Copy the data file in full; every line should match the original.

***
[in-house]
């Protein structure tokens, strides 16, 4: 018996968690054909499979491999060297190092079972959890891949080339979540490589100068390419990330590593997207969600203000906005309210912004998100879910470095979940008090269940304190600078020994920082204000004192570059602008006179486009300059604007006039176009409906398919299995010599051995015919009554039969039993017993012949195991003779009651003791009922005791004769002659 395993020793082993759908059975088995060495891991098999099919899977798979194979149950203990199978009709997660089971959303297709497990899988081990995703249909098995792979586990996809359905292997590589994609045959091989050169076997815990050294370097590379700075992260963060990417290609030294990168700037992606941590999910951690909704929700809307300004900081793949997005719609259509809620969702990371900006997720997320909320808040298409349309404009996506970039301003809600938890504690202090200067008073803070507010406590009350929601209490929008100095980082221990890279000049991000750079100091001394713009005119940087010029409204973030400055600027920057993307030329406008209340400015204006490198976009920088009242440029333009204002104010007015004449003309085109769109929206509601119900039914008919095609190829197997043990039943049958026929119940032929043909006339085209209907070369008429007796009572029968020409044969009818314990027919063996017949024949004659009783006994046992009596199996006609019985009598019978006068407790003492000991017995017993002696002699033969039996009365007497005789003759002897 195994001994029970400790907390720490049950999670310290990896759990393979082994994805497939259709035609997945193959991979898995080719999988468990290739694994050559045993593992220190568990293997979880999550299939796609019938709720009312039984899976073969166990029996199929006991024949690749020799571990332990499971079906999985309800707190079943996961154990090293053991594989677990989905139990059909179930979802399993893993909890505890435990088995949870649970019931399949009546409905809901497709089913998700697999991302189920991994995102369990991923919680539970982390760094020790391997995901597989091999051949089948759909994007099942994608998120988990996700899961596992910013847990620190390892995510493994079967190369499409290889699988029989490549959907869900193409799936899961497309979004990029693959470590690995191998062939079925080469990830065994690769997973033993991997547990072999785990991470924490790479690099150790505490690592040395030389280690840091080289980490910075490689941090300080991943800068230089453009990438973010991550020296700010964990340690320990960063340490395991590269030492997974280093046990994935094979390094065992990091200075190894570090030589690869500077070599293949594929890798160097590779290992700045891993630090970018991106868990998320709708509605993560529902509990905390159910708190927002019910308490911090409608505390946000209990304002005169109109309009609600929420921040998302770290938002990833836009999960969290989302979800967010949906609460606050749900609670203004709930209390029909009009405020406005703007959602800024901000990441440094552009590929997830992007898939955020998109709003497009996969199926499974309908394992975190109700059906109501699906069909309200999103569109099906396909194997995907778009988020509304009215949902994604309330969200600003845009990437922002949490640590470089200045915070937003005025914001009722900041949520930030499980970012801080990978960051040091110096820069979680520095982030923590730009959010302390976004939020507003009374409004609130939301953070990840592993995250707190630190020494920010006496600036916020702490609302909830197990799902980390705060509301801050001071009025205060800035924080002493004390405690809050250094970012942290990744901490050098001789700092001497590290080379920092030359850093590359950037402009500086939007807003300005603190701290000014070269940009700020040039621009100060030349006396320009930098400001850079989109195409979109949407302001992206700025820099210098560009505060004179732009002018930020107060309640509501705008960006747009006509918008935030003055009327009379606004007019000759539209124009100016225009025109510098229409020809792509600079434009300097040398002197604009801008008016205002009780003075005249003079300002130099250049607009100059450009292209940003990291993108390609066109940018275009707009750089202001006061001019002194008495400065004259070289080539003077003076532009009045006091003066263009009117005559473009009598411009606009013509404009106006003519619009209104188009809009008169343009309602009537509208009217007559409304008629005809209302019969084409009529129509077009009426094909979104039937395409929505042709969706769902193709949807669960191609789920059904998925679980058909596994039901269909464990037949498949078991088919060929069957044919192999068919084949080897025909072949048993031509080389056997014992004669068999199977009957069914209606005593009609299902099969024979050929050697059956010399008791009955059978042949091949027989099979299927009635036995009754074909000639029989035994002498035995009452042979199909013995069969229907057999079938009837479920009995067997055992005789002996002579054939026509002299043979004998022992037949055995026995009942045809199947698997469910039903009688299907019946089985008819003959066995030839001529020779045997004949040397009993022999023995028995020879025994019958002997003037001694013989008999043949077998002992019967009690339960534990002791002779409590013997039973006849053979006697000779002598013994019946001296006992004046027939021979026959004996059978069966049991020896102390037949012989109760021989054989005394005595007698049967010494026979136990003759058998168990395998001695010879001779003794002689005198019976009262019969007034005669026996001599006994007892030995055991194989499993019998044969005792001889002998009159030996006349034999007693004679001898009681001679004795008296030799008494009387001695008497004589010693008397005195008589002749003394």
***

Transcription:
[in-house]
């Protein structure tokens, strides 16, 4: 018996968690054909499979491999060297190092079972959890891949080339979540490589100068390419990330590593997207969600203000906005309210912004998100879910470095979940008090269940304190600078020994920082204000004192570059602008006179486009300059604007006039176009409906398919299995010599051995015919009554039969039993017993012949195991003779009651003791009922005791004769002659 395993020793082993759908059975088995060495891991098999099919899977798979194979149950203990199978009709997660089971959303297709497990899988081990995703249909098995792979586990996809359905292997590589994609045959091989050169076997815990050294370097590379700075992260963060990417290609030294990168700037992606941590999910951690909704929700809307300004900081793949997005719609259509809620969702990371900006997720997320909320808040298409349309404009996506970039301003809600938890504690202090200067008073803070507010406590009350929601209490929008100095980082221990890279000049991000750079100091001394713009005119940087010029409204973030400055600027920057993307030329406008209340400015204006490198976009920088009242440029333009204002104010007015004449003309085109769109929206509601119900039914008919095609190829197997043990039943049958026929119940032929043909006339085209209907070369008429007796009572029968020409044969009818314990027919063996017949024949004659009783006994046992009596199996006609019985009598019978006068407790003492000991017995017993002696002699033969039996009365007497005789003759002897 195994001994029970400790907390720490049950999670310290990896759990393979082994994805497939259709035609997945193959991979898995080719999988468990290739694994050559045993593992220190568990293997979880999550299939796609019938709720009312039984899976073969166990029996199929006991024949690749020799571990332990499971079906999985309800707190079943996961154990090293053991594989677990989905139990059909179930979802399993893993909890505890435990088995949870649970019931399949009546409905809901497709089913998700697999991302189920991994995102369990991923919680539970982390760094020790391997995901597989091999051949089948759909994007099942994608998120988990996700899961596992910013847990620190390892995510493994079967190369499409290889699988029989490549959907869900193409799936899961497309979004990029693959470590690995191998062939079925080469990830065994690769997973033993991997547990072999785990991470924490790479690099150790505490690592040395030389280690840091080289980490910075490689941090300080991943800068230089453009990438973010991550020296700010964990340690320990960063340490395991590269030492997974280093046990994935094979390094065992990091200075190894570090030589690869500077070599293949594929890798160097590779290992700045891993630090970018991106868990998320709708509605993560529902509990905390159910708190927002019910308490911090409608505390946000209990304002005169109109309009609600929420921040998302770290938002990833836009999960969290989302979800967010949906609460606050749900609670203004709930209390029909009009405020406005703007959602800024901000990441440094552009590929997830992007898939955020998109709003497009996969199926499974309908394992975190109700059906109501699906069909309200999103569109099906396909194997995907778009988020509304009215949902994604309330969200600003845009990437922002949490640590470089200045915070937003005025914001009722900041949520930030499980970012801080990978960051040091110096820069979680520095982030923590730009959010302390976004939020507003009374409004609130939301953070990840592993995250707190630190020494920010006496600036916020702490609302909830197990799902980390705060509301801050001071009025205060800035924080002493004390405690809050250094970012942290990744901490050098001789700092001497590290080379920092030359850093590359950037402009500086939007807003300005603190701290000014070269940009700020040039621009100060030349006396320009930098400001850079989109195409979109949407302001992206700025820099210098560009505060004179732009002018930020107060309640509501705008960006747009006509918008935030003055009327009379606004007019000759539209124009100016225009025109510098229409020809792509600079434009300097040398002197604009801008008016205002009780003075005249003079300002130099250049607009100059450009292209940003990291993108390609066109940018275009707009750089202001006061001019002194008495400065004259070289080539003077003076532009009045006091003066263009009117005559473009009598411009606009013509404009106006003519619009209104188009809009008169343009309602009537509208009217007559409304008629005809209302019969084409009529129509077009009426094909979104039937395409929505042709969706769902193709949807669960191609789920059904998925679980058909596994039901269909464990037949498949078991088919060929069957044919192999068919084949080897025909072949048993031509080389056997014992004669068999199977009957069914209606005593009609299902099969024979050929050697059956010399008791009955059978042949091949027989099979299927009635036995009754074909000639029989035994002498035995009452042979199909013995069969229907057999079938009837479920009995067997055992005789002996002579054939026509002299043979004998022992037949055995026995009942045809199947698997469910039903009688299907019946089985008819003959066995030839001529020779045997004949040397009993022999023995028995020879025994019958002997003037001694013989008999043949077998002992019967009690339960534990002791002779409590013997039973006849053979006697000779002598013994019946001296006992004046027939021979026959004996059978069966049991020896102390037949012989109760021989054989005394005595007698049967010494026979136990003759058998168990395998001695010879001779003794002689005198019976009262019969007034005669026996001599006994007892030995055991194989499993019998044969005792001889002998009159030996006349034999007693004679001898009681001679004795008296030799008494009387001695008497004589010693008397005195008589002749003394």